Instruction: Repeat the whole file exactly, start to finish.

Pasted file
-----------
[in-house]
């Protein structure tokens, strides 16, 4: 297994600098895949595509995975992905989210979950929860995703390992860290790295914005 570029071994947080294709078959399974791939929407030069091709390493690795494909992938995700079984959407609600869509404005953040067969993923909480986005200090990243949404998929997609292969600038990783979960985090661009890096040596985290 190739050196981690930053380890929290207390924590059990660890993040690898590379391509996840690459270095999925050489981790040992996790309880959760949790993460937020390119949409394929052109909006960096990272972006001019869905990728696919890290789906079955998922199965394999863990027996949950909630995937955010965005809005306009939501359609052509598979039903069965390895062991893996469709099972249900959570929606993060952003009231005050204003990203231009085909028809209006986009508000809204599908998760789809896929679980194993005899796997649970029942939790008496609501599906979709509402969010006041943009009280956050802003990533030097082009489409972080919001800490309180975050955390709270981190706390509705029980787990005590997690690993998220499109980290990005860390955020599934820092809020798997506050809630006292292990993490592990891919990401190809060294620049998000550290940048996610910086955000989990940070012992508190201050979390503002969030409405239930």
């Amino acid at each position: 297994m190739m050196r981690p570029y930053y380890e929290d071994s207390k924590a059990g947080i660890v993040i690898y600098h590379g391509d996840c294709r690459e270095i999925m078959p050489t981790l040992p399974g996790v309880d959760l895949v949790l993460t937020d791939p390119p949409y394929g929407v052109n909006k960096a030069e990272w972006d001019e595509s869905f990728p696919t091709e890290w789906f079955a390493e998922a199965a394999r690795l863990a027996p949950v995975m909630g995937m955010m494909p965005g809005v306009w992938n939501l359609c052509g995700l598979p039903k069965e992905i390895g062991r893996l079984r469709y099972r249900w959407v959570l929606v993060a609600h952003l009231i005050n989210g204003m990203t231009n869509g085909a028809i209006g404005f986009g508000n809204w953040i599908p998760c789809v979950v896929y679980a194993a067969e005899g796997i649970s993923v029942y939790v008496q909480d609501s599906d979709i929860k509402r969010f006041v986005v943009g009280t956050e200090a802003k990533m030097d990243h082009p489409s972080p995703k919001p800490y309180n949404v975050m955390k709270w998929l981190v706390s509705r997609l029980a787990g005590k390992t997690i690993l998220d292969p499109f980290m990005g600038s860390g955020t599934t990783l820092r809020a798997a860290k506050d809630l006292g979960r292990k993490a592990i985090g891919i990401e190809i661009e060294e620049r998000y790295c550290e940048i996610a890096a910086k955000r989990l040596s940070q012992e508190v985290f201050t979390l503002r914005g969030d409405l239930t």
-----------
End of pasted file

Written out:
[in-house]
């Protein structure tokens, strides 16, 4: 297994600098895949595509995975992905989210979950929860995703390992860290790295914005 570029071994947080294709078959399974791939929407030069091709390493690795494909992938995700079984959407609600869509404005953040067969993923909480986005200090990243949404998929997609292969600038990783979960985090661009890096040596985290 190739050196981690930053380890929290207390924590059990660890993040690898590379391509996840690459270095999925050489981790040992996790309880959760949790993460937020390119949409394929052109909006960096990272972006001019869905990728696919890290789906079955998922199965394999863990027996949950909630995937955010965005809005306009939501359609052509598979039903069965390895062991893996469709099972249900959570929606993060952003009231005050204003990203231009085909028809209006986009508000809204599908998760789809896929679980194993005899796997649970029942939790008496609501599906979709509402969010006041943009009280956050802003990533030097082009489409972080919001800490309180975050955390709270981190706390509705029980787990005590997690690993998220499109980290990005860390955020599934820092809020798997506050809630006292292990993490592990891919990401190809060294620049998000550290940048996610910086955000989990940070012992508190201050979390503002969030409405239930």
């Amino acid at each position: 297994m190739m050196r981690p570029y930053y380890e929290d071994s207390k924590a059990g947080i660890v993040i690898y600098h590379g391509d996840c294709r690459e270095i999925m078959p050489t981790l040992p399974g996790v309880d959760l895949v949790l993460t937020d791939p390119p949409y394929g929407v052109n909006k960096a030069e990272w972006d001019e595509s869905f990728p696919t091709e890290w789906f079955a390493e998922a199965a394999r690795l863990a027996p949950v995975m909630g995937m955010m494909p965005g809005v306009w992938n939501l359609c052509g995700l598979p039903k069965e992905i390895g062991r893996l079984r469709y099972r249900w959407v959570l929606v993060a609600h952003l009231i005050n989210g204003m990203t231009n869509g085909a028809i209006g404005f986009g508000n809204w953040i599908p998760c789809v979950v896929y679980a194993a067969e005899g796997i649970s993923v029942y939790v008496q909480d609501s599906d979709i929860k509402r969010f006041v986005v943009g009280t956050e200090a802003k990533m030097d990243h082009p489409s972080p995703k919001p800490y309180n949404v975050m955390k709270w998929l981190v706390s509705r997609l029980a787990g005590k390992t997690i690993l998220d292969p499109f980290m990005g600038s860390g955020t599934t990783l820092r809020a798997a860290k506050d809630l006292g979960r292990k993490a592990i985090g891919i990401e190809i661009e060294e620049r998000y790295c550290e940048i996610a890096a910086k955000r989990l040596s940070q012992e508190v985290f201050t979390l503002r914005g969030d409405l239930t």